Alternate version of this benchmark for students with significant cognitive disabilities.
MA.K.NSO.2.AP.3: Locate and compare two numbers from 0 to 10 to determine which number is less than, equal to or greater than the other number.

## Related Resources

Vetted resources educators can use to teach the concepts and skills in this benchmark.

## Lesson Plans

She’s a Grand Old Flag:

Students will identify the American flag as an important symbol of the United States. They will collect and sort data from the American Flag and compare the attributes. Students will sort and count red stripes and white stripes, long stripes and short stripes, long red stripes and long white stripes, short red stripes and short white stripes. Students will compare the stripes using the number line. They will also count stars by 1’s and 10’s in this integrated lesson plan.

Type: Lesson Plan

Puzzling US Symbols:

Students will piece together a puzzle with numbered pieces (1-10 or 11-20) to reveal an image which they should recognize as a symbol that represents the United States (ie: American flag, bald eagle, U.S. Presidents George Washington or Abraham Lincoln) in this integrated lesson plan.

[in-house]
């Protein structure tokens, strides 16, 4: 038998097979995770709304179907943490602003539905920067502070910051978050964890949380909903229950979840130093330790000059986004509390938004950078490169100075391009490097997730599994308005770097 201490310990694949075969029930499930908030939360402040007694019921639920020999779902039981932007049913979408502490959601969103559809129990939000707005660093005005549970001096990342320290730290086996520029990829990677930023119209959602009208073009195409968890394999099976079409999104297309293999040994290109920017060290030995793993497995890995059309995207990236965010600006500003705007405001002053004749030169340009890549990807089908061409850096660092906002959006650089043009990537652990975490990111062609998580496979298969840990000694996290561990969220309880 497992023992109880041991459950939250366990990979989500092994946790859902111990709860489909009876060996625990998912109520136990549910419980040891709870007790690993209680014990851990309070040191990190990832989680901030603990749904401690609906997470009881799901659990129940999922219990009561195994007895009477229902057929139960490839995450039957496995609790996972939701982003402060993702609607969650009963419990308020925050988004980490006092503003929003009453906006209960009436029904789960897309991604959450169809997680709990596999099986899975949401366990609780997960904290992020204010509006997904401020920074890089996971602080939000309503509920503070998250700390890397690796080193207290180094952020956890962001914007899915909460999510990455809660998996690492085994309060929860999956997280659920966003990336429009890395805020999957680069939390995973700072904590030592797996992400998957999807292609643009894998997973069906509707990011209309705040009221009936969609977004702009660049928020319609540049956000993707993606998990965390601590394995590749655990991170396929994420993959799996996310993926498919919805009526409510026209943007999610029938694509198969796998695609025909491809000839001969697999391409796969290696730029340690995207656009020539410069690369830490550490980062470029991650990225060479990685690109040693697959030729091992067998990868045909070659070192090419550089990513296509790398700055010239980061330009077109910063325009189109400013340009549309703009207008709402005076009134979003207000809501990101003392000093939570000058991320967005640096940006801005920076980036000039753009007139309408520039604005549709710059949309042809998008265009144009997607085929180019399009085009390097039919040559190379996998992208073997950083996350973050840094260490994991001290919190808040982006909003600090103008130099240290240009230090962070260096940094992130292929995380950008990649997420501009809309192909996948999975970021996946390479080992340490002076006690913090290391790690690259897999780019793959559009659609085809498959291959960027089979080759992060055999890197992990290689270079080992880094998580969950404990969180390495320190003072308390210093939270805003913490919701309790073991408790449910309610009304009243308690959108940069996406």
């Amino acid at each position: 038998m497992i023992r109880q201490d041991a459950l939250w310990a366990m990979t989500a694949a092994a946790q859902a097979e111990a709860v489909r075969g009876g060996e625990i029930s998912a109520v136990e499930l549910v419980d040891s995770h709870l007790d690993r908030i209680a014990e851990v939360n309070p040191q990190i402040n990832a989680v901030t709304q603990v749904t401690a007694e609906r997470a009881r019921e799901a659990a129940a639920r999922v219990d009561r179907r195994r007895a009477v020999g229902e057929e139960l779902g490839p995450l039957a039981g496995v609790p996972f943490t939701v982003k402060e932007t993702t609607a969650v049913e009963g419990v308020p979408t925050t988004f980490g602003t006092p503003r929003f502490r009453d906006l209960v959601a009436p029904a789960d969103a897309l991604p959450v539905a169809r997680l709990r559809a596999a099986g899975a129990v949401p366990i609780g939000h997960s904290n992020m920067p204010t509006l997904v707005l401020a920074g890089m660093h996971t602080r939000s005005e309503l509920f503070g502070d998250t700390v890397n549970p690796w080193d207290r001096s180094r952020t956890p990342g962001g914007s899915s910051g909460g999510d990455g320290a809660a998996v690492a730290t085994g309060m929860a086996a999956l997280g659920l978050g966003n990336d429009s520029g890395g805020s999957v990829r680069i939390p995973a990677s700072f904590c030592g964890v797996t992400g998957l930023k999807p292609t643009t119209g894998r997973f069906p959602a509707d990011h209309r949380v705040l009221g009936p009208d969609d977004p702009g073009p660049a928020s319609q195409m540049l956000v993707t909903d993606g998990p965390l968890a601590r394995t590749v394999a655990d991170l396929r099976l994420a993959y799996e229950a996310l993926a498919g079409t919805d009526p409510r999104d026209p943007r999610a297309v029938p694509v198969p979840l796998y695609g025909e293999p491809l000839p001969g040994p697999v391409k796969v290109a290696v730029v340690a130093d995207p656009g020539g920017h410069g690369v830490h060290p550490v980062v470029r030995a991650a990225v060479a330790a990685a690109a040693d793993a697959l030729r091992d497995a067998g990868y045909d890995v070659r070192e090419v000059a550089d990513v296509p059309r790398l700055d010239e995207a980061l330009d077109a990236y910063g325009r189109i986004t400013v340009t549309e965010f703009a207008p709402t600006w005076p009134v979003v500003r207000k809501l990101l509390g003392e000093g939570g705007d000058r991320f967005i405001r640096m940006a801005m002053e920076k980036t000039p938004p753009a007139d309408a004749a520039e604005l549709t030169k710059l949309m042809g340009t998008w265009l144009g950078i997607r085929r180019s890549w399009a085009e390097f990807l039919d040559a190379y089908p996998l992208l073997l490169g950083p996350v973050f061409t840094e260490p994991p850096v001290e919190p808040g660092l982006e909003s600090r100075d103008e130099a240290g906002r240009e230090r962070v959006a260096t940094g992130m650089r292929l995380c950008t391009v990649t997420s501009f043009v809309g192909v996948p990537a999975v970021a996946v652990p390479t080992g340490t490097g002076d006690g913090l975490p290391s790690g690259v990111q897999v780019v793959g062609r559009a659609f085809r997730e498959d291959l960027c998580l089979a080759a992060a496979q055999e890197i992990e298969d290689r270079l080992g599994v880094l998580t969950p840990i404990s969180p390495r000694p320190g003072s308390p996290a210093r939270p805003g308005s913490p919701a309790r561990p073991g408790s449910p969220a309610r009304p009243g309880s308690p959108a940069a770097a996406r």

Type: Lesson Plan

Counting Colorful Cockatoos:

Poor Professor Dupont! He is missing his prized cockatoos! Help Professor Dupont find his special birds one by one as you turn the page. After helping Professor Dupont find his special cockatoos, create a classroom tree and sort the birds by color. You will have a fine feathered fantastic time counting and sorting!

Type: Lesson Plan

Fishy Lengths - Which fish is right for my aquarium?:

Students explore lengths of fish to determine if fish are too long to fit in different sized aquariums. Students will use non-standard units and measuring tools to compare the lengths of fish and boxes without being able to directly hold the fish near the boxes.

Type: Lesson Plan

## Perspectives Video: Teaching Idea

Equations on the Math Balance:

Unlock an effective teaching strategy for teaching inequalities and equations with the math balance in this Teacher Perspectives video for educators.

Type: Perspectives Video: Teaching Idea

## Student Resources

Vetted resources students can use to learn the concepts and skills in this benchmark.

## Parent Resources

Vetted resources caregivers can use to help students learn the concepts and skills in this benchmark.